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What qualifies as a muscle car and the beginning of it

By FaezClutchless on 30 Dec 2011

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Many of us know what a muscle car is. But do we really know the factors that place a certain car in the muscle car category? Initially I thought that I knew so much about muscle cars but after reading a certain book about these cars, I became more knowledgeable and some of the so called facts that I previously thought were true are actually not. And now I would like to share them with you.

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1965 Pontiac GTO convertible

There are many varying opinions on what qualifies as a muscle car but before I touch on that let us see what does not qualify as a muscle car. First of all, it is not a piece of Italian exotic, Ferrari, Lamborghini, etc, nor it is a German performance car (Porsche, etc.). Even a British make sports car would not fit the bill (although there were muscle cars from other countries later on).

All the abovementioned cars are too complex, specialised or efficient. Sports cars are not really considered as a muscle car.

So, what really qualifies as a muscle car? It is essentially a North American phenomenon; in other words, in the beginning, it should be American made. The basic concept of a muscle car is taking a mid-sized American 2-door car and put in a large displacement V8 engine. The car itself should not be complex, upmarket or fancy. And usually, it should have a rear seating arrangement.

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1966 Dodge Charger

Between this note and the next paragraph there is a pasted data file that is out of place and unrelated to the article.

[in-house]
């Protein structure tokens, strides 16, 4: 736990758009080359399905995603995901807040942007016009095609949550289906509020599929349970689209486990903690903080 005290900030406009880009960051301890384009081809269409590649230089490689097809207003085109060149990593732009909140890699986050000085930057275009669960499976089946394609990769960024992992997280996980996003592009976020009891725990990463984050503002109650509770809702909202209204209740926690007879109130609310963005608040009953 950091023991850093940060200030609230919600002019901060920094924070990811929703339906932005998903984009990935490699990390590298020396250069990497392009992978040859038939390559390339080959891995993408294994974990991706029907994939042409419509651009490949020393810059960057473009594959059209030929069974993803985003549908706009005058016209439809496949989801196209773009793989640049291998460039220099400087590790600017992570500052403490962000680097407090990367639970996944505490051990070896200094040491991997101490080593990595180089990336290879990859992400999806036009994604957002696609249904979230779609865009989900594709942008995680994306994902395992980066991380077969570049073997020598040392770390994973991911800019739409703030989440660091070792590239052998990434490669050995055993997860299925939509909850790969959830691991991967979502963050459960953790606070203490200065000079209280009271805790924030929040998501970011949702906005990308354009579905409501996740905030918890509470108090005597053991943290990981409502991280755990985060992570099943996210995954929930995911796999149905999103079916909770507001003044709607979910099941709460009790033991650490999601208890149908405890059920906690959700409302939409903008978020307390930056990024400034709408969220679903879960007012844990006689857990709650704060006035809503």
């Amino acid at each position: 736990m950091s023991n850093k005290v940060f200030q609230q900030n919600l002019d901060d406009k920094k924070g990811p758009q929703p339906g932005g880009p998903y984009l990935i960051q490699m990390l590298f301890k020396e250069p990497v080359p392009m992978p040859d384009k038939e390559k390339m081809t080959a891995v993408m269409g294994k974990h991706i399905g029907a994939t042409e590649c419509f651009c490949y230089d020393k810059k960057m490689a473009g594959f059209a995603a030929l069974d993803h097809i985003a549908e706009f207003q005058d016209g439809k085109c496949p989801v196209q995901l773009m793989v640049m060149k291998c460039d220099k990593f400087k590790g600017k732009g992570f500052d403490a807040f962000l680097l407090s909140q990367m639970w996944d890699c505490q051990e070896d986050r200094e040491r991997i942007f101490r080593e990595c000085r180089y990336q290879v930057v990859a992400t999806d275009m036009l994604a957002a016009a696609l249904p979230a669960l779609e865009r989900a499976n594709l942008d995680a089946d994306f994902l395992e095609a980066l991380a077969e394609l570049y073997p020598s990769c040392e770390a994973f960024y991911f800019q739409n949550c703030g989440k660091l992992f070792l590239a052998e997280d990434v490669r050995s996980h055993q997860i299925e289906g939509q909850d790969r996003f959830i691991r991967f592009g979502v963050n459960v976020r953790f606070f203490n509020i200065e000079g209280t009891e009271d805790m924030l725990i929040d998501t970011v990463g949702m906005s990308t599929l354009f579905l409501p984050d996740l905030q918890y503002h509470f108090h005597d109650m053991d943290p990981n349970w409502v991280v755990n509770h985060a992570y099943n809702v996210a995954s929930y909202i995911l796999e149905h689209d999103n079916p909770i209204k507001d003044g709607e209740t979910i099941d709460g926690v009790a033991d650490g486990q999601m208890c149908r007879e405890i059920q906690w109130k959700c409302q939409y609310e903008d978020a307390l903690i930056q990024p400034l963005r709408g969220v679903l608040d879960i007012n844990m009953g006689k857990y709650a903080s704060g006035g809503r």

The muscle car concept is as simple as that. Furthermore in the beginning, the people who are interested in muscle cars are usually young and men. They are not interested in technical sophistication, excellent handling and even top speed.

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1970 Dodge Challenger

To the American youth of that time who were raised on drag racing, traffic lights street racing and hot-rodding, the most important factors to them were the size of the engine, horsepower and acceleration. In other words, all that they care about is straight line speed.

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1958 Ford Thunderbird

And when the big 3 American car manufacturers realised about this increasing trend among the youth, the companies started a power race to offer big engine displacements, huge horsepower and lesser seconds over the standing quarter.

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1957 Chrysler 300C

Before the era of muscle cars, the usage of V8 engines was already pretty rife during the 1950s. Companies like Ford and Chrysler all had their cars fitted with their V8 engines, for example the Ford Thunderbird and Chrysler 300. Their size were too big to place them in the muscle car category. Anyway, at that time the term muscle car has not been known or created.

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1967 Chevrolet Camaro

Although at that time these cars were not considered as muscle cars but they had one thing in common; they were built for powerful performance and this is one of the factors that the American youth of that time desired for a mid-sized, lighter-shelled car with big, powerful engines.